Basal ganglia dysfunction

Basal ganglia dysfunction is a problem with the basal ganglia, the deep brain structures that help start and control movement.

Causes

Conditions that cause injury to the brain can damage the basal ganglia. Such conditions include:

  • Drug overdose
  • Head injury
  • Infection
  • Liver disease
  • Metabolic problems
  • Multiple sclerosis
  • Side effects of certain medications
  • Stroke
  • Tumors

Many brain disorders are associated with basal ganglia dysfunction. They include:

  • Dystonia
  • Huntington's disease
  • Multiple system atrophy
  • Parkinson's disease
  • Progressive supranuclear palsy
  • Wilson's disease

This list may not be all-inclusive.

Symptoms

Damage to the basal ganglia cells may cause problems with one's ability to control speech, movement, and posture. A person with basal ganglia dysfunction may difficulty starting, stopping, or sustaining movement. Depending on which area is affected, there may also be problems with memory and other thought processes.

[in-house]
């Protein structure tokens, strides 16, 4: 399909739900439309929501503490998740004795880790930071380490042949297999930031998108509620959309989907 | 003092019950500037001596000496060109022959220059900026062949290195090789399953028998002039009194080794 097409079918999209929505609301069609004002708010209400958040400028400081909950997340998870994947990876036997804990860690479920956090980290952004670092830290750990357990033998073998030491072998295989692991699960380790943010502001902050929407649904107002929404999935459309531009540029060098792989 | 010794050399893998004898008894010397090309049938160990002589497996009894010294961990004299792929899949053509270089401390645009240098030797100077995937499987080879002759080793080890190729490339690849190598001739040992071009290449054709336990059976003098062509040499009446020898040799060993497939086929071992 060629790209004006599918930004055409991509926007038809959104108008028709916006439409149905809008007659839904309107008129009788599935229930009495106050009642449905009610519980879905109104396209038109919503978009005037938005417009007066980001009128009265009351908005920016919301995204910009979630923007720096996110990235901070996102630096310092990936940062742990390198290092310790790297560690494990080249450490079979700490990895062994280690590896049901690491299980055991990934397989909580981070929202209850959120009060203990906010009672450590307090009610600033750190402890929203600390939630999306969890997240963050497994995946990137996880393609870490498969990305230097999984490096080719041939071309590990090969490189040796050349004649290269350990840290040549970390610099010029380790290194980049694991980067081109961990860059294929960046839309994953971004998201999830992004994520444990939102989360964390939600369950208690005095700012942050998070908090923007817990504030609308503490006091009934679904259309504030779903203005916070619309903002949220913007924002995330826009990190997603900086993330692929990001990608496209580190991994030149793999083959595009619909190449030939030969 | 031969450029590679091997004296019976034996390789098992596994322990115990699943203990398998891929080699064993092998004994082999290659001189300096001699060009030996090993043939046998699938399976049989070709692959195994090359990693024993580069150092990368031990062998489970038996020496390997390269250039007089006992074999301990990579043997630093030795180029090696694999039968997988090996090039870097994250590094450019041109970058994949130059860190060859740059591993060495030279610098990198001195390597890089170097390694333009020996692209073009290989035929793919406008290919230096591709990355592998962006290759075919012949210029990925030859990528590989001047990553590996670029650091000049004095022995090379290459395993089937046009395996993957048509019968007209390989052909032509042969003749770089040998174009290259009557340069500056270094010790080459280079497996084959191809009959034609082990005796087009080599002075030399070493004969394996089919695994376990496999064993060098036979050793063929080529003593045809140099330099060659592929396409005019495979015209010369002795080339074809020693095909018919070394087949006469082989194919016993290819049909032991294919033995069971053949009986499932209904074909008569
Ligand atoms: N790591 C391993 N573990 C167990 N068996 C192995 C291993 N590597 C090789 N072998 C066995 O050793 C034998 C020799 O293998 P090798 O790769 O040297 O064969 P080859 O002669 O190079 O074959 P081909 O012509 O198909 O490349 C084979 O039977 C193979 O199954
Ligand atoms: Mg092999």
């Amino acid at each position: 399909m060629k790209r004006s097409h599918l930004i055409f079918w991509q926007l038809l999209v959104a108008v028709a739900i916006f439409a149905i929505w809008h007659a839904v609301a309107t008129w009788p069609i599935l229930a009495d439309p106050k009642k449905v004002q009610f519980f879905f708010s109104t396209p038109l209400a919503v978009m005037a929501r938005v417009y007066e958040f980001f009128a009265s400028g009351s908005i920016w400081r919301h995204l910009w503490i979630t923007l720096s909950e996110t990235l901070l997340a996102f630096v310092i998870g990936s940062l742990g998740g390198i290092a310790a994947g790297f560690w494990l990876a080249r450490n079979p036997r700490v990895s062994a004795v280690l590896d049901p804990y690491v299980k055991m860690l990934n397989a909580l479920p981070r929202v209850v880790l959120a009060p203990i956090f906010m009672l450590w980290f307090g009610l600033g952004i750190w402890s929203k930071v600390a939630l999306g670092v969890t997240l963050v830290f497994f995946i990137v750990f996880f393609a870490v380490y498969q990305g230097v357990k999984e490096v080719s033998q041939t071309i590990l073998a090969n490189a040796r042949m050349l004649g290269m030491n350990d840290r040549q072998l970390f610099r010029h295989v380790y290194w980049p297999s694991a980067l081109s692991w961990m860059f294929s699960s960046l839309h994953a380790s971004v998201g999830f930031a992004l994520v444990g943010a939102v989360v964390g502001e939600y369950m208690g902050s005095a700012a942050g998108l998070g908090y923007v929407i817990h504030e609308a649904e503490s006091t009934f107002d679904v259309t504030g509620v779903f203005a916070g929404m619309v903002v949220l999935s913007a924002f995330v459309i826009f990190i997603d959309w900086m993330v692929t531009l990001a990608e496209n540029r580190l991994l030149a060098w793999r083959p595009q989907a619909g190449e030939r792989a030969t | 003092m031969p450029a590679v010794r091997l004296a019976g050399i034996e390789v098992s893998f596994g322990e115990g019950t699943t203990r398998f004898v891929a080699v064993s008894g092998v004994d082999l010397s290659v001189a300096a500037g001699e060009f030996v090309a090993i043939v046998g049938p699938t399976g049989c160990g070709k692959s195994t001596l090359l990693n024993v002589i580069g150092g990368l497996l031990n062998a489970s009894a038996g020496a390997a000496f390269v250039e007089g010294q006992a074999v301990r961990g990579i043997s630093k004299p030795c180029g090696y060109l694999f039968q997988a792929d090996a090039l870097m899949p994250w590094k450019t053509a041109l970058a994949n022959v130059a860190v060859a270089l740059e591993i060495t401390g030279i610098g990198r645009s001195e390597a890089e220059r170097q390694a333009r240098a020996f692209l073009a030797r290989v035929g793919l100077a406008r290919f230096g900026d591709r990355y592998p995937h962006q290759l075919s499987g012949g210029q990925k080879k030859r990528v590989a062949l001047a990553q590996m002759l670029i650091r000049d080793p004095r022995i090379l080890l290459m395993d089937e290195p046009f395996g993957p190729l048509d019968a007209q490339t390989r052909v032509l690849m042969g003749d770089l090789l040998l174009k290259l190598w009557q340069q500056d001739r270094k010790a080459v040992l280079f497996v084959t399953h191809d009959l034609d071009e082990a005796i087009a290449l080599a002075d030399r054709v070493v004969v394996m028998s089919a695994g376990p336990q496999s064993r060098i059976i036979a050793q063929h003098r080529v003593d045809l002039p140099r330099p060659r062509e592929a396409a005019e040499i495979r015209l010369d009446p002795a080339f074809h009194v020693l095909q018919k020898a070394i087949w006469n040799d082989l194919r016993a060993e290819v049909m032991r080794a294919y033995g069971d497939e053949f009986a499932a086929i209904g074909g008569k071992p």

In general, symptoms vary and may include:

  • Movement changes, such as:
    • Involuntary movements
    • Slowed movements
  • Increased muscle tone
  • Muscle spasms and muscle rigidity
  • Memory loss
  • Problems finding words
  • Tremor
  • Uncontrollable, repeated movements, speech, or cries (tics)
  • Walking difficulty

Exams and Tests

The health care provider will perform a complete physical and neurological exam. Depending on the results, blood tests and imaging studies of the brain may be needed.

Treatment

Treatment depends on the cause of the disorder.

Outlook (Prognosis)

How well a person does depends on the cause of the dysfunction. Some causes are reversible, while others require lifelong treatment.

When to Contact a Medical Professional

Call your health care provider if you have any abnormal or involuntary movements, unexplainable falls, or if you or others notice that you are shaky or slow.